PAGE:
The term wound is confined to external and superficial injuries including incised wounds, lacerations, abrasions, puncture wounds, contusions and mild haematoma. If not severe and complicated, wounds can be successfully managed with simple traditional medical care making use of Haridra.
Method of preparation
- Decoction of turmeric for washing wounds is made by boiling 10 grams of powder in 200 millilitres of water till one fourth liquid remains.
- Paste for application over the wound is prepared by mixing 5 to 10 grams of turmeric powder in an equal amount of clean water.
Dose and mode of administration
Haridra may be used simultaneously for washing the wound, application as paste on wound and orally in the following ways and dose schedule:
- For oral use the dose of turmeric powder for adults is 2 to 5 grams and for children it is 1 to 2 grams or juice of fresh turmeric in the dose of 10 to 20 millilitres for adults and 5 to 10 ml for children. It is administered twice daily with water or honey.
- Wash the wound twice daily with turmeric decoction.
- Apply a thin paste of turmeric over the wound and keep it for 8 to 10 hours and then remove by gently washing the affected part with luke warm water. Alternatively, the wound is dressed with gauze soaked in turmeric decoction or juice or mixture of turmeric and mustard oil or honey. A new dressing should be used after cleansing the wound.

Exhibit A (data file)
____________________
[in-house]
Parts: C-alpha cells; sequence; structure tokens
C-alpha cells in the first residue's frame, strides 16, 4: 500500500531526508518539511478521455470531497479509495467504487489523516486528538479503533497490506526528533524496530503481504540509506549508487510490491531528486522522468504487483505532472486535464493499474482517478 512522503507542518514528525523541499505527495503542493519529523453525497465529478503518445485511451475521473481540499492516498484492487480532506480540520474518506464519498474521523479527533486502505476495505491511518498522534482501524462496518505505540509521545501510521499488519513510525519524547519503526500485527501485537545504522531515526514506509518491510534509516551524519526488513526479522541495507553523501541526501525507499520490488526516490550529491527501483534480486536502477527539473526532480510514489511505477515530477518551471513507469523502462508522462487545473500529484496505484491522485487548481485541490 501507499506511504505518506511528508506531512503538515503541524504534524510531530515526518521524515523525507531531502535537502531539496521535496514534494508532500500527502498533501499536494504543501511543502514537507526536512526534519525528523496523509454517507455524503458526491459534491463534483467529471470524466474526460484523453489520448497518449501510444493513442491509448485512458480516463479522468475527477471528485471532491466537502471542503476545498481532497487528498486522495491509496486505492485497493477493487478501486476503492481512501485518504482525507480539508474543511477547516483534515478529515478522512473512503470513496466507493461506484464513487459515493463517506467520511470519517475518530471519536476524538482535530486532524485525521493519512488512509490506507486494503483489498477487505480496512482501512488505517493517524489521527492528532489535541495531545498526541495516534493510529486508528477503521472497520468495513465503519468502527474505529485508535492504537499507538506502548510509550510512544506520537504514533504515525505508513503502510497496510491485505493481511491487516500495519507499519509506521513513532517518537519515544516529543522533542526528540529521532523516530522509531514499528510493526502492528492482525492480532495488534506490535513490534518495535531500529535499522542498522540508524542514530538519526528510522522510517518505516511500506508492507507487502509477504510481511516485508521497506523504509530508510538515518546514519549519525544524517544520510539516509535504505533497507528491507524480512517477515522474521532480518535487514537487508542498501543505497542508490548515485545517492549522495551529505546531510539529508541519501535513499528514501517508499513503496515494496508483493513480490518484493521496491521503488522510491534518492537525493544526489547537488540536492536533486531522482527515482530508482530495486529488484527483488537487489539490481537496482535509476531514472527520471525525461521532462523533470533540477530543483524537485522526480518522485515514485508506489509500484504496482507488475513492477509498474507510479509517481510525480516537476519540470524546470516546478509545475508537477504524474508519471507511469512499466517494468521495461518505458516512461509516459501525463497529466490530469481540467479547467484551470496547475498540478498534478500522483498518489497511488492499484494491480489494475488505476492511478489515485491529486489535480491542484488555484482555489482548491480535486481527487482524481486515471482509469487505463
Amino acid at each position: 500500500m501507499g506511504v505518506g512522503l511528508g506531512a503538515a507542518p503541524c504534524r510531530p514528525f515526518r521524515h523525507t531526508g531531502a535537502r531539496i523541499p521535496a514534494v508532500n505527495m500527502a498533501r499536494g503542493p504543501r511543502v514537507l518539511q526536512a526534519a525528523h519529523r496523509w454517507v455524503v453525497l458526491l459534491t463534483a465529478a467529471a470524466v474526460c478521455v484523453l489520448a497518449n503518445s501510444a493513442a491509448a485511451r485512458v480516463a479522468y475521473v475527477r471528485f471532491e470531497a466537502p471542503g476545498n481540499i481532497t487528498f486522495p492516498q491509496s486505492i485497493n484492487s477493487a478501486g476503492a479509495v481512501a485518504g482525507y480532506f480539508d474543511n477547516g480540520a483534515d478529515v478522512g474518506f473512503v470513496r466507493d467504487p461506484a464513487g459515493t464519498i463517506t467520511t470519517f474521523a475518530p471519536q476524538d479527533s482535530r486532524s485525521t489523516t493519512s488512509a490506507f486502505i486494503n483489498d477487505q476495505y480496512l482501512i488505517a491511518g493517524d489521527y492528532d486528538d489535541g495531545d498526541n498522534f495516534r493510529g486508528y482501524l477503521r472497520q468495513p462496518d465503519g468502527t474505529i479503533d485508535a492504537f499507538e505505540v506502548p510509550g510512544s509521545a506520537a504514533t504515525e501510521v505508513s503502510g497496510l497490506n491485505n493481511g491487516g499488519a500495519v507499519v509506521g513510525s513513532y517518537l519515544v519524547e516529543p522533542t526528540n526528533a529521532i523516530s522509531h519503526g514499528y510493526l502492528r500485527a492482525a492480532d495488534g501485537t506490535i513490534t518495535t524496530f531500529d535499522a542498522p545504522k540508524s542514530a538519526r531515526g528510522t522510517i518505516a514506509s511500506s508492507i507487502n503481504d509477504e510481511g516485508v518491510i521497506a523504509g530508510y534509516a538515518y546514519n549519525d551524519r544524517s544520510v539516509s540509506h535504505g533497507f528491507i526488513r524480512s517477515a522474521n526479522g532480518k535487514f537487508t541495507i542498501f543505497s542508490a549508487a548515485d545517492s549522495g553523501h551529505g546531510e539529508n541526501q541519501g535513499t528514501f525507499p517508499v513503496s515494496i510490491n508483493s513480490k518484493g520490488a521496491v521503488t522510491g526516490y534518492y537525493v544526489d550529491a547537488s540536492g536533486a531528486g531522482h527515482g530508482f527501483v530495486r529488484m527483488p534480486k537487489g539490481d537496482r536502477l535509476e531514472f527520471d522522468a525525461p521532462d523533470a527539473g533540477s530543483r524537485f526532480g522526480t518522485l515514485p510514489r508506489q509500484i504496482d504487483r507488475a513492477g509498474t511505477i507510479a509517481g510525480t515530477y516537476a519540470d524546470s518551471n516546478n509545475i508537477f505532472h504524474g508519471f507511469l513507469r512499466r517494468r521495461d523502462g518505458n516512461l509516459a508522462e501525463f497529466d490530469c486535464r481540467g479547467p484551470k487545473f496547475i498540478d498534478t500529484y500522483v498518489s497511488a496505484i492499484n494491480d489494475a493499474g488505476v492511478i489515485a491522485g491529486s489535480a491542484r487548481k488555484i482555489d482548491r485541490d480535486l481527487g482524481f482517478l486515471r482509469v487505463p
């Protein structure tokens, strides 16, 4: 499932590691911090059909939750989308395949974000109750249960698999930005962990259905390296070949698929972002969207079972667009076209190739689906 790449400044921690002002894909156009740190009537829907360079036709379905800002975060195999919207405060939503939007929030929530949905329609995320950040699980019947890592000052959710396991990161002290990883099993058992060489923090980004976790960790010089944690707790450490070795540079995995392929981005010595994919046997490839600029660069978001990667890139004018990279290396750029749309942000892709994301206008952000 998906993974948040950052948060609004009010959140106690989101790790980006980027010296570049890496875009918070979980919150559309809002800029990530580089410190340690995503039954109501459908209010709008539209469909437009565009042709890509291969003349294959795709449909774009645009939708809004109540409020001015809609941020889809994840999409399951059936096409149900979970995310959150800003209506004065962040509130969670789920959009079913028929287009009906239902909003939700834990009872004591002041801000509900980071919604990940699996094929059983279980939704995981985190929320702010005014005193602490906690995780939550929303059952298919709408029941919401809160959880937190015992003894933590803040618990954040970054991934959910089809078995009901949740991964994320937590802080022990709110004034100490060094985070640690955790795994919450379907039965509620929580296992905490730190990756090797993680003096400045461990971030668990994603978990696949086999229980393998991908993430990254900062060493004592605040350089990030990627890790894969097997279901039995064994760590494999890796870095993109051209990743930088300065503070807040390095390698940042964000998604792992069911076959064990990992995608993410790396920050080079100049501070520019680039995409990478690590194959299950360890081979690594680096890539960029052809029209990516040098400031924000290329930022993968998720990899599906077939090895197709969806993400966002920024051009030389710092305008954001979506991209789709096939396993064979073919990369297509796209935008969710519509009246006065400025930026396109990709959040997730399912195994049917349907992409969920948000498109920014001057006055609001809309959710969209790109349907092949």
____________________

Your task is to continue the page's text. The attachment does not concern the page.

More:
Indications and uses
- External and internal use of turmeric is indicated in acute and chronic wounds with not much damage to the tissues.
- Sepsis, allergic reaction, inflammation and skin discoloration around the wound are also manageable with oral use and topical application of turmeric.
Precautions and safety aspects
- Due care must be taken to keep the wound clean and dry. It is advisable to use turmeric decoction for washing the wound.
- Frank bleeding and pus discharge from the wound should be attended to properly.
- Treatment with turmeric may be stopped if it does not yield beneficial effects in a couple of days.
- Being regularly used as a food item, turmeric is considered safe and no toxic or adverse effects are reported of its long-term use. However, its oral use in children and pregnant women should be done under medical supervision. It is safe for the baby if a nursing mother is taking this medication.
- Persons receiving aspirin and warfarin should take turmeric with caution since their combination may cause bleeding.
- Side effects with turmeric may occur with use of more than the recommended doses. In that case, it may cause stomach upset or other gastrointestinal problems such as diarrhoea.
- As turmeric is bitter in taste and may induce nausea or vomiting, it is better not to consume the powder on an empty stomach.
- Persons suffering from bile duct blockage, blood-clotting disorder and stomach ulcers should not take turmeric in excessive quantity.
Reference – Traditional Herbal Remedies for Primary Health Care